There are five main varieties of salmon:
- Chinook salmon is highest in fat, most expensive and desired for its silken texture
- Sockeye salmon is lower in fat, but still has enough fat for the salmon flavor to come through
- Coho salmon has a milder flavor and is often targeted by sport fisherman
- Humpback salmon is more delicate, pale in color, and not consumed as often
- Chum salmon is lower in fat and often used in sushi.
This MNT Knowledge Center feature is part of a collection of articles on the health benefits of popular foods. It provides a nutritional breakdown of salmon and an in-depth look at its possible health benefits, how to incorporate more salmon into your diet and any potential health risks of consuming salmon.
Nutritional breakdown of salmon
Salmon is high in protein and omega-3 fatty acids.
According to the USDA National Nutrient Database, 3 oz of cooked Sockeye salmon (approximately 85 g) contains:
The same amount of cooked Sockeye salmon also provides:
- 82% of daily vitamin B12 needs
- 46% of selenium
- 28% of niacin
- 23% of phosphorus
- 12% of thiamin
- 4% of vitamin A
- 3% of iron.
Salmon also contains cholesterol, although recent studies have suggested that the cholesterol content of foods does not necessarily increase harmful cholesterol in the body.
Saturated fat intake is more directly related to an increase in harmful cholesterol levels, however, and salmon is not a significant source of saturated fat.
Possible benefits of consuming salmon
Fish and shellfish are especially important for providing omega-3 fatty acids, which are found in very few foods. A 3 oz portion of salmon is estimated to provide over 1,500 mg of omega-3s.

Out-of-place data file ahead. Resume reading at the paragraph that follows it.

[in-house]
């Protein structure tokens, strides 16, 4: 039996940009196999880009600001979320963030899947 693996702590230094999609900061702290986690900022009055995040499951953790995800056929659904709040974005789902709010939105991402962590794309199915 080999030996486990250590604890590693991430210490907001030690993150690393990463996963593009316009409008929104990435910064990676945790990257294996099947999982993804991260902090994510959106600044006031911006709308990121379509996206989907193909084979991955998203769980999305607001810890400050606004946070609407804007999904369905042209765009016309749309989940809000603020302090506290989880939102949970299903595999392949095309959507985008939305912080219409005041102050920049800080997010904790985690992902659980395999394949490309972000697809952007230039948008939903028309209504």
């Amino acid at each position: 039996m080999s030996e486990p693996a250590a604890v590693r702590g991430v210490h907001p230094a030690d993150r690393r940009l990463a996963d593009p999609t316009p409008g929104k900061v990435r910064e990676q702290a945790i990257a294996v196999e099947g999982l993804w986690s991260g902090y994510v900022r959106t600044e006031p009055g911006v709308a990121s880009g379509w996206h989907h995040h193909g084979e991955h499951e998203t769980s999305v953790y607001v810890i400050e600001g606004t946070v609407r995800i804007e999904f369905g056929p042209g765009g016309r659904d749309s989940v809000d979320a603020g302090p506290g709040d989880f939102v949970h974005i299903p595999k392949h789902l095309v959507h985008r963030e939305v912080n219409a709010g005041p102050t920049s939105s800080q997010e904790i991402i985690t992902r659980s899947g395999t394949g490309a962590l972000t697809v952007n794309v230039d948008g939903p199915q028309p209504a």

Data from the Cardiovascular Health Study show that high dietary intakes of DHA and EPA (the long-chain fatty acids found in fish) may lower the risk of fatal heart attacks. The higher the levels of omega-3 fatty acids found in the blood, the lower the incidence of congestive heart failure.1
Separate observational studies among both Japanese and Inuit people, two cultures that eat high levels of fatty fish, noted that the amount of heart disease deaths were about half the amount typically seen in Western countries. This finding held true when corrected for other lifestyle factors that could influence heart disease death rates.6A 2004 meta-analysis of 13 cohort studies found that eating fish once per week can reduce the risk of dying from coronary heart disease by 15%. The more fish that was consumed, the lower the risk. Adding an extra 5 oz of fish per week reduced the risk to 8%.6
"Omega-3 fatty acids levels in the blood have a greater impact on risk for heart disease than cholesterol, total fat or fiber," says William S. Harris, director of the University of South Dakota Nutrition and Metabolic Disease Research Institute in Sioux Falls. "The higher the omega-3 levels, the lower the risk of heart disease and death and vice versa."6
Harris cites a study conducted in Italy in which participants with chronic heart failure were given either omega-3 capsules or a placebo. The subjects who took the omega-3 capsules were 9% less likely to die than those who did not take them.